Nichelle Nichols, forever remembered as Lt. Uhura of the original starship Enterprise, has filled out the later years of her career embracing the geek genre, with roles on “Heroes” and voicing characters in video games and sci-fi cartoons. She commands so much respect as a performer and still has a playful spirit and magnetism that are essential to the character.
4. Grant Gustin as Larry Underwood
Grant Gustin has a knack for playing urgency and desperation. Currently dominating the ratings on the CW’s “The Flash” as the titular hero, he is usually tasked with quickly and efficiently portraying Barry Allen’s conflict of loyalty among his multiple father figures, his duplicity of being a kind and attentive friend while also flaking on everyone to save the city/timeline/dimension. He’s also got a terrific singing voice and a small-town likeability.
Enter the rock star, Larry Underwood. As the performer and writer of a new hit song, Larry is every bit the charming lothario celebrity on the surface in order to properly hide the narcissistic drug addict and irresponsible man-child underneath. And then the apocalypse draws him into a surrogate family, then a community, and then a life-defining mission. Gustin would not only be able to perform Larry’s musical talents but also his transformation into a responsible man with a complex belief structure. It’s a coming of age story fit for the “Glee” alum.
5. Adam Driver as Nick Andros
As divisive as Star Wars Episode VII: The Force Awakens is, especially the latest big baddy Kylo Ren, everyone can agree that Adam Driver’s boyish petulance and wiry frame made for a distinctly new approach to villainy in that faraway galaxy. But it’s the quiet moments where Driver does his best acting in the blockbuster: the robotic telepathic interrogation, the mounting fear at Rey’s ability, the pain and conflict when confronted by Han Solo. His character on HBO’s “Girls” is equally abrasive but is more emotionally guarded.
Driver would get the acting challenge he deserves with the role of Nick, the most outwardly heroic and consequently downtrodden of characters in the novel. Deaf and unattached to anyone, Nick is a drifter who sees visions of Mother Abigail in between being beaten by rednecks and caring for his simple buddy Tom Cullen. Nick is fiercely intelligent and instinctively decent, but perpetually frustrated with the people around him. Driver’s standoffish demeanor in several roles and his expressive physicality would match Nick’s unheard turmoil with a fitting intensity.
6. Matthew McConaughey as Randall Flagg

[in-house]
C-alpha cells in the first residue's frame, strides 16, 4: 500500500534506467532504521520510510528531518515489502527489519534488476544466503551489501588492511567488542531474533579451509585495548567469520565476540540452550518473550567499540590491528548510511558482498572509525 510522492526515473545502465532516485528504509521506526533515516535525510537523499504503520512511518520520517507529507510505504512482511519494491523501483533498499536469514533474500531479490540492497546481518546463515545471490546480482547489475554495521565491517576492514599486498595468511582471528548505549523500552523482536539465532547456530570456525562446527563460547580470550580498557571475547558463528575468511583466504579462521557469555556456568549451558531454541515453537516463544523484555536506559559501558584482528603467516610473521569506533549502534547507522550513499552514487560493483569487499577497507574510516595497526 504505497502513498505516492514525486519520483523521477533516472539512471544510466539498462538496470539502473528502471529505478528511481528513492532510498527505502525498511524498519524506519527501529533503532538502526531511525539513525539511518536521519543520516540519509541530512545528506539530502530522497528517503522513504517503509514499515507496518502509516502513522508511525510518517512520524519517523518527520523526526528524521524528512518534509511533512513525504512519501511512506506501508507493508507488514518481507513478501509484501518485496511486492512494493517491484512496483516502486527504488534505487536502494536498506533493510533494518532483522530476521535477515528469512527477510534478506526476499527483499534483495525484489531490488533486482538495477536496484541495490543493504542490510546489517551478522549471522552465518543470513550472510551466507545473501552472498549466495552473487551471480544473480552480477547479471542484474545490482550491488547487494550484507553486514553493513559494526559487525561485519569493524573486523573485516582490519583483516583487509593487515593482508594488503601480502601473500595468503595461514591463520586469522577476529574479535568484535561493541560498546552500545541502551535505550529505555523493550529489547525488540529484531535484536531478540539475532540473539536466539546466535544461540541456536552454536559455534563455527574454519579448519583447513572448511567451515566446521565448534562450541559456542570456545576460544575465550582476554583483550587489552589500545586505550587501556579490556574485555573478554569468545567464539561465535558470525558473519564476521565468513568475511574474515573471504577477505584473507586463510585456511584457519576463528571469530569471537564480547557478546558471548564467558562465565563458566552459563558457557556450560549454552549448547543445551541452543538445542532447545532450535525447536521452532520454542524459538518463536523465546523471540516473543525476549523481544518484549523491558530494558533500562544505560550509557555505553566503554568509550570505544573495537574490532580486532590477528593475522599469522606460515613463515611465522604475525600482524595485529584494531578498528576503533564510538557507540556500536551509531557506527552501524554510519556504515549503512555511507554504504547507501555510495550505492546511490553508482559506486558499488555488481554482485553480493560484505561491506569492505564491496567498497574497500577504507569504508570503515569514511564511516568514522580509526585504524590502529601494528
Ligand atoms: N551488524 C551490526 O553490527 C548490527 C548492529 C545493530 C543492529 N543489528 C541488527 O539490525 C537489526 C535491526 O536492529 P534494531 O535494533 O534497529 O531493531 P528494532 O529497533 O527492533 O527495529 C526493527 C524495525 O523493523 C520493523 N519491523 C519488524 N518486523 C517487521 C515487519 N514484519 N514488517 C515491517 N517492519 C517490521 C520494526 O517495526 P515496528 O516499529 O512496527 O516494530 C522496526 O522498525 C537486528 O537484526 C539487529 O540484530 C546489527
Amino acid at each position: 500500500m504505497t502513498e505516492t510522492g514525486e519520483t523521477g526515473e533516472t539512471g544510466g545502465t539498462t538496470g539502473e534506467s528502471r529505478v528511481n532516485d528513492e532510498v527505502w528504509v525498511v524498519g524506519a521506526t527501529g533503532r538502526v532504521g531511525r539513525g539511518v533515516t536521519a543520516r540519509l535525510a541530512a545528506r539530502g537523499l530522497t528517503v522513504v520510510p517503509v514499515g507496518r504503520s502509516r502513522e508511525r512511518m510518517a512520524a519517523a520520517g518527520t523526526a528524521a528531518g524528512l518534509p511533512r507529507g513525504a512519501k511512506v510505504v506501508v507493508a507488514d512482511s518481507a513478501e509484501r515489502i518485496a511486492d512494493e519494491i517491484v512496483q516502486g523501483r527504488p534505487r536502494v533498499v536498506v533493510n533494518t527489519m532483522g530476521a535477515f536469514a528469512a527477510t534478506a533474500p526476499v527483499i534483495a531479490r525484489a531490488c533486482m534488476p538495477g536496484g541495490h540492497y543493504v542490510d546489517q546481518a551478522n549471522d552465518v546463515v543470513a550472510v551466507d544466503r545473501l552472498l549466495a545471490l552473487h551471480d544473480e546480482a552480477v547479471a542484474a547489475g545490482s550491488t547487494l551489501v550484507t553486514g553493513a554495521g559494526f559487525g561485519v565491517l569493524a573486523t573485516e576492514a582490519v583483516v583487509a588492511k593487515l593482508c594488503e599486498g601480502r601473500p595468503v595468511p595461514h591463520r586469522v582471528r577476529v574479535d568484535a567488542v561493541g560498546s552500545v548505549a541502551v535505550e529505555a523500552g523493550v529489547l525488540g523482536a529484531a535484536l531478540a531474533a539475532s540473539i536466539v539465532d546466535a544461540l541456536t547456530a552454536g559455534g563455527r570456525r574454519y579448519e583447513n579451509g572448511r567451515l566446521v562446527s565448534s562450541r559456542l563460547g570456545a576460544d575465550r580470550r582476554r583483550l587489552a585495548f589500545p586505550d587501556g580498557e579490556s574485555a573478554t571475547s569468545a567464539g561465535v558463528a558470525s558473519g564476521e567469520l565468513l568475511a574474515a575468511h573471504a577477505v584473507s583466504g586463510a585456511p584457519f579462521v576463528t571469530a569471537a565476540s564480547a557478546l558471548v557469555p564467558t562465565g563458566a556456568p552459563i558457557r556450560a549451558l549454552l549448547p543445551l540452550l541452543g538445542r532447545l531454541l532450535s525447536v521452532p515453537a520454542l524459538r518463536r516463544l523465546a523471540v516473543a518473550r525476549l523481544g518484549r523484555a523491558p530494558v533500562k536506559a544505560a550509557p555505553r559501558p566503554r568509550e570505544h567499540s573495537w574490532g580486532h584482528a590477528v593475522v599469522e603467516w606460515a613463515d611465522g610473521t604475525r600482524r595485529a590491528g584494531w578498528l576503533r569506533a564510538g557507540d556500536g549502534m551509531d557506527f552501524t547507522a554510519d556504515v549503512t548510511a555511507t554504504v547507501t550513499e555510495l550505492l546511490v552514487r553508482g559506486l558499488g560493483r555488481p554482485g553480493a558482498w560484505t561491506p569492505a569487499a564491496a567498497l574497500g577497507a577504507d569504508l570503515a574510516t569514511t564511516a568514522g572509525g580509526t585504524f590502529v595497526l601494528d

This is not my invention, but merely my echo of filmmakers, internet comments, and fans of the book who have all rightly decided that the accidental Paul Newman of his generation should definitely play that unstoppable force known as “The Walkin’ Dude.” Randall Flagg is a supernatural mastermind of the basest of human evils. He’s, quite simply, Stephen King’s most fully-realized interpretation of the Antichrist. And fittingly, he’s also a paragon of cowboy independence, 1960s liberation philosophy, and easy southern charm. The Devil never fooled anybody who didn’t find him seductively cool.
Matthew McConaughey’s career seemed perpetually doomed until his whirlwind last four years or so. Most notably, his seemingly dual performance in the southern gothic crime masterpiece “True Detective” as both the mid-nineties, clean-cut, quirky savant and the 2012 spacey drunken burnout genius he becomes is so powerful. In one role as Rust Cohle, the Oscar-winner has translated the very nature of his enduring acting career: regardless of who he is portraying, their background, their outlook on society or life, or their affiliation with good or evil, it is always easy for his characters to be who they are.
Not to put too fine a point on it, Rust Cohle, Wooderson from Dazed and Confused, Cooper from Interstellar, Dallas the veteran male stripper of Magic Mike, and even all of his mediocre romantic comedy leads are all effortlessly authentic humans despite the cartoonish levels of cool or smart or smug they exude. Randall Flagg is such an embodiment of psychotic evil and effortless cool that he demands an actor who could somehow be both at the same time. And McConaughey is the man, in more ways than one.
Agree? Disagree? More ideas? Let us know in the comments.